Although the majority of this is through high street bankcards, unscrupulous thieves also target the fuel industry.
In one case, a company lost £250,000 to fuel thieves who were taking fuel cards left in drivers’ vehicles while they were being cleaned and selling them to local people, including taxi drivers.
Fleets using a company credit card for drivers to ‘pay and reclaim’ for fuel are also at risk of fraud.
But the industry is taking steps to tackle the fraud problem.
Mike Norton, head of risk management at fleet management and fuel card provider Arval, said: ‘Fuel cards are not open to the same risk of fraud as stolen or skimmed (copied) credit cards, which can be used in any retail environment, providing the fraudster with temporary widespread purchasing power.
‘Fuel cards operate only in a closed network of suppliers and can only be used to purchase controlled products so fraud risks are more controllable.
‘Fuel cards also include additional controls which stipulate the type of product that can be purchased, identify vehicle registration number and driver, and ensure that only the correct fuel type is purchased for the vehicle.’
There are measures that fleet operators can introduce to minimise the risk of fraud. Drivers should be alerted to the risk of being complacent with any company credit card (see list of safety measures above) and those using fuel cards should heed advice from the providers.
A spokesman at Abbey Fuel Cards said: ‘Card fraud can be cut down by ensuring that companies follow the recommendations of the card company. We have safeguards to help companies eliminate fraud, such as regularly contacting customers whose cards have not been used for a while to ensure they are safe.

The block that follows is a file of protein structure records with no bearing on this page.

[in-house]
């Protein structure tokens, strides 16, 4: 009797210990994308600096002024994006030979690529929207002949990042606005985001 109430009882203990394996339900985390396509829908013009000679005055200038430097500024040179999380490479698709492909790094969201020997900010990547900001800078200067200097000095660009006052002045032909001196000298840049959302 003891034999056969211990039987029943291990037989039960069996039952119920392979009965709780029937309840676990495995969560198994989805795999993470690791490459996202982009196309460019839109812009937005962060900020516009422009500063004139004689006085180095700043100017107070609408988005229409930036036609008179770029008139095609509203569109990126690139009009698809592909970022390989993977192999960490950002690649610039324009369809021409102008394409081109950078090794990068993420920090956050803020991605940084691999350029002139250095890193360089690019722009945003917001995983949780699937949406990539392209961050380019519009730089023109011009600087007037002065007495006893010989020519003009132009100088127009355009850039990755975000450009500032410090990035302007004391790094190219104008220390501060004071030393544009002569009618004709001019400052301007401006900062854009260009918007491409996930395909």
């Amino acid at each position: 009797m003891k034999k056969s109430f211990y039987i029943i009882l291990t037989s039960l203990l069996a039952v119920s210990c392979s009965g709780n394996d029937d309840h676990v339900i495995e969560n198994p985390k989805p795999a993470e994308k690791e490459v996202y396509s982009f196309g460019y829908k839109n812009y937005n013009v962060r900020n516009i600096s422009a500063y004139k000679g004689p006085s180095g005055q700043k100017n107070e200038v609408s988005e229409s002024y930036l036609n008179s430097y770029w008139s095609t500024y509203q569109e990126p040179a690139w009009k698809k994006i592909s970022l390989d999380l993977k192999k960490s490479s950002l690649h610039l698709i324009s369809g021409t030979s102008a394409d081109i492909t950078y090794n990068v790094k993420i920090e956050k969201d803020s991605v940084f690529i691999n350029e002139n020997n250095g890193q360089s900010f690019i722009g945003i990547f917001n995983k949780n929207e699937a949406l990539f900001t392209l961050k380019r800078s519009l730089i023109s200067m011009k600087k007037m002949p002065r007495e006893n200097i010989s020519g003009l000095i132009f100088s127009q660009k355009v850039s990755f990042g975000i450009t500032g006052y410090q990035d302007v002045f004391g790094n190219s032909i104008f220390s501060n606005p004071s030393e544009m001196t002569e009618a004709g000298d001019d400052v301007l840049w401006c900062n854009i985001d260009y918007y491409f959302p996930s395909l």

‘We warn customers if a card is used to draw more than a certain amount of fuel or if the card is used outside of set hours. At present, these are just warnings, but are a useful tool as the fleet manager does not have to wade through reports showing all transactions. We can highlight only those which are outside normal parameters.’
The next big step is chip and PIN technology, currently being rolled out across most of the UK’s retail network. Instead of signing their names, drivers type in PIN codes, which should be much more secure.
With the introduction of chip and PIN, there is no change in liability for the cardholder. Innocent victims of credit card fraud remain fully protected from financial loss under the Banking Code.
Fuel card provider Total already provides a PIN verification facility on its card to help prevent fraudulent activity. Mary Andreas, card development manager at Total, said: ‘Card fraud is endemic in the UK and PIN verification with online authorisation would make our cards as secure as going to a cash machine.
‘Many customers are now demanding much tighter control over their fleet cards and more detailed financial reporting and this was something we wanted to introduce as part of the PIN cards solution. It allows us instant reporting and we receive reports highlighting fraud once a day. We can run checks across the network to spot abnormal patterns of usage, which helps fleet managers to reduce fraud.’